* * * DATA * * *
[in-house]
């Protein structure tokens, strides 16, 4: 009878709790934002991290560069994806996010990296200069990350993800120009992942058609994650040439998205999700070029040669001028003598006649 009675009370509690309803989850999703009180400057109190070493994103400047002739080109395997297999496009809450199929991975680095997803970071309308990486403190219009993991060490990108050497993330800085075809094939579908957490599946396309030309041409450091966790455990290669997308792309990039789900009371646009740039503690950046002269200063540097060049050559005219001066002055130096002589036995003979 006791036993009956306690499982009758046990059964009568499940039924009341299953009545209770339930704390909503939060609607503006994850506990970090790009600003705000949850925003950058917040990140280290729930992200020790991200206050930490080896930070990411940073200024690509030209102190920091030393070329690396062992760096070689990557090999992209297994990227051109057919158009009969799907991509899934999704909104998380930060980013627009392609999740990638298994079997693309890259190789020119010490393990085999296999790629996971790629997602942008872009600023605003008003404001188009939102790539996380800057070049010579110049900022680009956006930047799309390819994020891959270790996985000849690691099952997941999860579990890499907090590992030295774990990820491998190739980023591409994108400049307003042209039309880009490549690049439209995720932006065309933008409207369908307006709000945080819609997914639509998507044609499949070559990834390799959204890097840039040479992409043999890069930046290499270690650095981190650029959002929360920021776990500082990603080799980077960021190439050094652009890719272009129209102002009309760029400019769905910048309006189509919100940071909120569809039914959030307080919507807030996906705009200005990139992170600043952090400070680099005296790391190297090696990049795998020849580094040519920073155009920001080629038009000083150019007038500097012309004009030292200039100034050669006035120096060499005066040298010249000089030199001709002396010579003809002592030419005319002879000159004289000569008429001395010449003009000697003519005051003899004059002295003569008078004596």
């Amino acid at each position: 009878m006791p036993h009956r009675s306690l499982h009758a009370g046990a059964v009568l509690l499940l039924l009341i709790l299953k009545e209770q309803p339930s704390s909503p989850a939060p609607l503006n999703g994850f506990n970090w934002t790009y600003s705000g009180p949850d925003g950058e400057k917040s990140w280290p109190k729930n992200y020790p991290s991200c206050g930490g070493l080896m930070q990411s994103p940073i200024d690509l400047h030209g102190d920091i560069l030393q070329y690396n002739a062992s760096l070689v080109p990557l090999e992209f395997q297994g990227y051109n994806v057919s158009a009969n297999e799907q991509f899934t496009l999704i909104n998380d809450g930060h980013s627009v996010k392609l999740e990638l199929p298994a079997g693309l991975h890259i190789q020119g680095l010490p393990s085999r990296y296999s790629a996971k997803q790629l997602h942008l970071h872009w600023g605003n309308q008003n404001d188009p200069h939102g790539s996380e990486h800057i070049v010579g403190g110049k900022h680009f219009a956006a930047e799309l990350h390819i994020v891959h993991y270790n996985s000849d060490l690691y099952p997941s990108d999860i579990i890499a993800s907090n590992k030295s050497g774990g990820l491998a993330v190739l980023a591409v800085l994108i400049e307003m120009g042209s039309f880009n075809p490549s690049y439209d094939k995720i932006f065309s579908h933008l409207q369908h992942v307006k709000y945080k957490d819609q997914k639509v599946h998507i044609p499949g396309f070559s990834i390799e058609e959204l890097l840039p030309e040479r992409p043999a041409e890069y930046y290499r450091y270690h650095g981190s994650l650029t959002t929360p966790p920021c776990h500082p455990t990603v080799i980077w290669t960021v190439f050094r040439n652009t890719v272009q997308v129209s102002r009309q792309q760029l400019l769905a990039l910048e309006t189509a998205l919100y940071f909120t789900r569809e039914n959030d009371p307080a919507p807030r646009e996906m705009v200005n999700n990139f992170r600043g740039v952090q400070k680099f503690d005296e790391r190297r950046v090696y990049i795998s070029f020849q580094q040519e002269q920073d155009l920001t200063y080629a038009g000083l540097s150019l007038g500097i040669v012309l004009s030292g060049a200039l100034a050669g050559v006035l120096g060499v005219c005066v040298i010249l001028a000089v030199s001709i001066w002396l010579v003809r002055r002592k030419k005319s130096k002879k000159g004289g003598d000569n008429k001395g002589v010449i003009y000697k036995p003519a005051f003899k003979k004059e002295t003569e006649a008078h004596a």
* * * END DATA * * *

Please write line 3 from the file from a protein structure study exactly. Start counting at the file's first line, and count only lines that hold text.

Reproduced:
């Amino acid at each position: 009878m006791p036993h009956r009675s306690l499982h009758a009370g046990a059964v009568l509690l499940l039924l009341i709790l299953k009545e209770q309803p339930s704390s909503p989850a939060p609607l503006n999703g994850f506990n970090w934002t790009y600003s705000g009180p949850d925003g950058e400057k917040s990140w280290p109190k729930n992200y020790p991290s991200c206050g930490g070493l080896m930070q990411s994103p940073i200024d690509l400047h030209g102190d920091i560069l030393q070329y690396n002739a062992s760096l070689v080109p990557l090999e992209f395997q297994g990227y051109n994806v057919s158009a009969n297999e799907q991509f899934t496009l999704i909104n998380d809450g930060h980013s627009v996010k392609l999740e990638l199929p298994a079997g693309l991975h890259i190789q020119g680095l010490p393990s085999r990296y296999s790629a996971k997803q790629l997602h942008l970071h872009w600023g605003n309308q008003n404001d188009p200069h939102g790539s996380e990486h800057i070049v010579g403190g110049k900022h680009f219009a956006a930047e799309l990350h390819i994020v891959h993991y270790n996985s000849d060490l690691y099952p997941s990108d999860i579990i890499a993800s907090n590992k030295s050497g774990g990820l491998a993330v190739l980023a591409v800085l994108i400049e307003m120009g042209s039309f880009n075809p490549s690049y439209d094939k995720i932006f065309s579908h933008l409207q369908h992942v307006k709000y945080k957490d819609q997914k639509v599946h998507i044609p499949g396309f070559s990834i390799e058609e959204l890097l840039p030309e040479r992409p043999a041409e890069y930046y290499r450091y270690h650095g981190s994650l650029t959002t929360p966790p920021c776990h500082p455990t990603v080799i980077w290669t960021v190439f050094r040439n652009t890719v272009q997308v129209s102002r009309q792309q760029l400019l769905a990039l910048e309006t189509a998205l919100y940071f909120t789900r569809e039914n959030d009371p307080a919507p807030r646009e996906m705009v200005n999700n990139f992170r600043g740039v952090q400070k680099f503690d005296e790391r190297r950046v090696y990049i795998s070029f020849q580094q040519e002269q920073d155009l920001t200063y080629a038009g000083l540097s150019l007038g500097i040669v012309l004009s030292g060049a200039l100034a050669g050559v006035l120096g060499v005219c005066v040298i010249l001028a000089v030199s001709i001066w002396l010579v003809r002055r002592k030419k005319s130096k002879k000159g004289g003598d000569n008429k001395g002589v010449i003009y000697k036995p003519a005051f003899k003979k004059e002295t003569e006649a008078h004596a």